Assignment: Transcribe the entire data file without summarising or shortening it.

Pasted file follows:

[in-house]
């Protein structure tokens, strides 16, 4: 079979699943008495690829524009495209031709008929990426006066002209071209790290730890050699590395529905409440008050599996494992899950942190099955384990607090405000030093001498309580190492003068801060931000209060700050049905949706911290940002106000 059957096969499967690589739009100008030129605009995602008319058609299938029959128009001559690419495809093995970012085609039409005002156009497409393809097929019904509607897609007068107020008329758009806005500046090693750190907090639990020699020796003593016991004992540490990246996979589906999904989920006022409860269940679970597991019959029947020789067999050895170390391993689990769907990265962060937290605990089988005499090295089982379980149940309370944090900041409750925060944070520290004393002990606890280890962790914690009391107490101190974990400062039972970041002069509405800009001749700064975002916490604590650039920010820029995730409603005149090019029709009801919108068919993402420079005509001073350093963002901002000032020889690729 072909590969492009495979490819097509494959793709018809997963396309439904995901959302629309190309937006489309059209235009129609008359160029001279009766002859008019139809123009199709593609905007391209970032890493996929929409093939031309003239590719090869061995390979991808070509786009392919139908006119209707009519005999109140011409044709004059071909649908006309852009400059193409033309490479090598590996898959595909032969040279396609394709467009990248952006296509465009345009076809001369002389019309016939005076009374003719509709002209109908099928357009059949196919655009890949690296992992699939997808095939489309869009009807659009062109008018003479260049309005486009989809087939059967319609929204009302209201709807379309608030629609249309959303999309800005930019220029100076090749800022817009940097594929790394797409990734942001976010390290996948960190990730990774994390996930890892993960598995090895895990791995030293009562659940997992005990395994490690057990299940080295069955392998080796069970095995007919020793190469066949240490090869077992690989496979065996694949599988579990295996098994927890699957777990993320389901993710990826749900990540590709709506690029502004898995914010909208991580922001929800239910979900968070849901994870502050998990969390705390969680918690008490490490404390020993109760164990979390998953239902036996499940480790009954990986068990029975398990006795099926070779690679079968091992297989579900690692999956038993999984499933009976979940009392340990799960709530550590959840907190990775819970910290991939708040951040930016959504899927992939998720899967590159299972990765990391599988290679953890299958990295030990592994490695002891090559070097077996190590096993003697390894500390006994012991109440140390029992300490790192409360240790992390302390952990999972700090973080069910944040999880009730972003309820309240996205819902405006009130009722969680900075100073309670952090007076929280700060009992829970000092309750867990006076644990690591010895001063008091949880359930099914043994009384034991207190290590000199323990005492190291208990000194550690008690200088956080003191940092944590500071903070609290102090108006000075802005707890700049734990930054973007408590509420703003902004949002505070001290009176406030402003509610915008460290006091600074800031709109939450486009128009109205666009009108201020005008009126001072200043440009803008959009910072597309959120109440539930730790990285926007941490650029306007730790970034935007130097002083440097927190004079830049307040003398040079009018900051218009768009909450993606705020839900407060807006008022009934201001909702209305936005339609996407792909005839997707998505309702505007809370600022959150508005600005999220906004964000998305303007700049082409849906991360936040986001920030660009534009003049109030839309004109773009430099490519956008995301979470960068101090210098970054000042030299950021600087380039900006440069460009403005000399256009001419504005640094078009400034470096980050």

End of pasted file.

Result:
[in-house]
């Protein structure tokens, strides 16, 4: 079979699943008495690829524009495209031709008929990426006066002209071209790290730890050699590395529905409440008050599996494992899950942190099955384990607090405000030093001498309580190492003068801060931000209060700050049905949706911290940002106000 059957096969499967690589739009100008030129605009995602008319058609299938029959128009001559690419495809093995970012085609039409005002156009497409393809097929019904509607897609007068107020008329758009806005500046090693750190907090639990020699020796003593016991004992540490990246996979589906999904989920006022409860269940679970597991019959029947020789067999050895170390391993689990769907990265962060937290605990089988005499090295089982379980149940309370944090900041409750925060944070520290004393002990606890280890962790914690009391107490101190974990400062039972970041002069509405800009001749700064975002916490604590650039920010820029995730409603005149090019029709009801919108068919993402420079005509001073350093963002901002000032020889690729 072909590969492009495979490819097509494959793709018809997963396309439904995901959302629309190309937006489309059209235009129609008359160029001279009766002859008019139809123009199709593609905007391209970032890493996929929409093939031309003239590719090869061995390979991808070509786009392919139908006119209707009519005999109140011409044709004059071909649908006309852009400059193409033309490479090598590996898959595909032969040279396609394709467009990248952006296509465009345009076809001369002389019309016939005076009374003719509709002209109908099928357009059949196919655009890949690296992992699939997808095939489309869009009807659009062109008018003479260049309005486009989809087939059967319609929204009302209201709807379309608030629609249309959303999309800005930019220029100076090749800022817009940097594929790394797409990734942001976010390290996948960190990730990774994390996930890892993960598995090895895990791995030293009562659940997992005990395994490690057990299940080295069955392998080796069970095995007919020793190469066949240490090869077992690989496979065996694949599988579990295996098994927890699957777990993320389901993710990826749900990540590709709506690029502004898995914010909208991580922001929800239910979900968070849901994870502050998990969390705390969680918690008490490490404390020993109760164990979390998953239902036996499940480790009954990986068990029975398990006795099926070779690679079968091992297989579900690692999956038993999984499933009976979940009392340990799960709530550590959840907190990775819970910290991939708040951040930016959504899927992939998720899967590159299972990765990391599988290679953890299958990295030990592994490695002891090559070097077996190590096993003697390894500390006994012991109440140390029992300490790192409360240790992390302390952990999972700090973080069910944040999880009730972003309820309240996205819902405006009130009722969680900075100073309670952090007076929280700060009992829970000092309750867990006076644990690591010895001063008091949880359930099914043994009384034991207190290590000199323990005492190291208990000194550690008690200088956080003191940092944590500071903070609290102090108006000075802005707890700049734990930054973007408590509420703003902004949002505070001290009176406030402003509610915008460290006091600074800031709109939450486009128009109205666009009108201020005008009126001072200043440009803008959009910072597309959120109440539930730790990285926007941490650029306007730790970034935007130097002083440097927190004079830049307040003398040079009018900051218009768009909450993606705020839900407060807006008022009934201001909702209305936005339609996407792909005839997707998505309702505007809370600022959150508005600005999220906004964000998305303007700049082409849906991360936040986001920030660009534009003049109030839309004109773009430099490519956008995301979470960068101090210098970054000042030299950021600087380039900006440069460009403005000399256009001419504005640094078009400034470096980050």